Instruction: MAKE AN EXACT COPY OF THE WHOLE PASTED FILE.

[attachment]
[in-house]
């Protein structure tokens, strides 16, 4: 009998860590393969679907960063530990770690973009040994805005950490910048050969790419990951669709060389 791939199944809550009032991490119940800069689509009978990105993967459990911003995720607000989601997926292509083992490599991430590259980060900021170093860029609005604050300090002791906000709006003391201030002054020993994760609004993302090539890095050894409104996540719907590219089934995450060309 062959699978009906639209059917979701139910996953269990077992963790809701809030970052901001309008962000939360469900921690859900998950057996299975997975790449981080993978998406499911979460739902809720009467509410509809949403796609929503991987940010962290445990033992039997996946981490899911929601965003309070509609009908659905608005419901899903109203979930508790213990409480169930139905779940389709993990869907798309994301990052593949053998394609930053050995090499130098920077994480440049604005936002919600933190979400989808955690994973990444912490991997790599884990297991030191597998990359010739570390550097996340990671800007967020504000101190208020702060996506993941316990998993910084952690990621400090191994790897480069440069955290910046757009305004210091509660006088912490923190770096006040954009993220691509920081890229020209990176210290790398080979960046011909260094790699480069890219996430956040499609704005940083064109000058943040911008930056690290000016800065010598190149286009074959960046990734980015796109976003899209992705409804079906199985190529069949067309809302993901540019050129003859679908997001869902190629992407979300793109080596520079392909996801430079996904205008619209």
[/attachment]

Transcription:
[in-house]
């Protein structure tokens, strides 16, 4: 009998860590393969679907960063530990770690973009040994805005950490910048050969790419990951669709060389 791939199944809550009032991490119940800069689509009978990105993967459990911003995720607000989601997926292509083992490599991430590259980060900021170093860029609005604050300090002791906000709006003391201030002054020993994760609004993302090539890095050894409104996540719907590219089934995450060309 062959699978009906639209059917979701139910996953269990077992963790809701809030970052901001309008962000939360469900921690859900998950057996299975997975790449981080993978998406499911979460739902809720009467509410509809949403796609929503991987940010962290445990033992039997996946981490899911929601965003309070509609009908659905608005419901899903109203979930508790213990409480169930139905779940389709993990869907798309994301990052593949053998394609930053050995090499130098920077994480440049604005936002919600933190979400989808955690994973990444912490991997790599884990297991030191597998990359010739570390550097996340990671800007967020504000101190208020702060996506993941316990998993910084952690990621400090191994790897480069440069955290910046757009305004210091509660006088912490923190770096006040954009993220691509920081890229020209990176210290790398080979960046011909260094790699480069890219996430956040499609704005940083064109000058943040911008930056690290000016800065010598190149286009074959960046990734980015796109976003899209992705409804079906199985190529069949067309809302993901540019050129003859679908997001869902190629992407979300793109080596520079392909996801430079996904205008619209």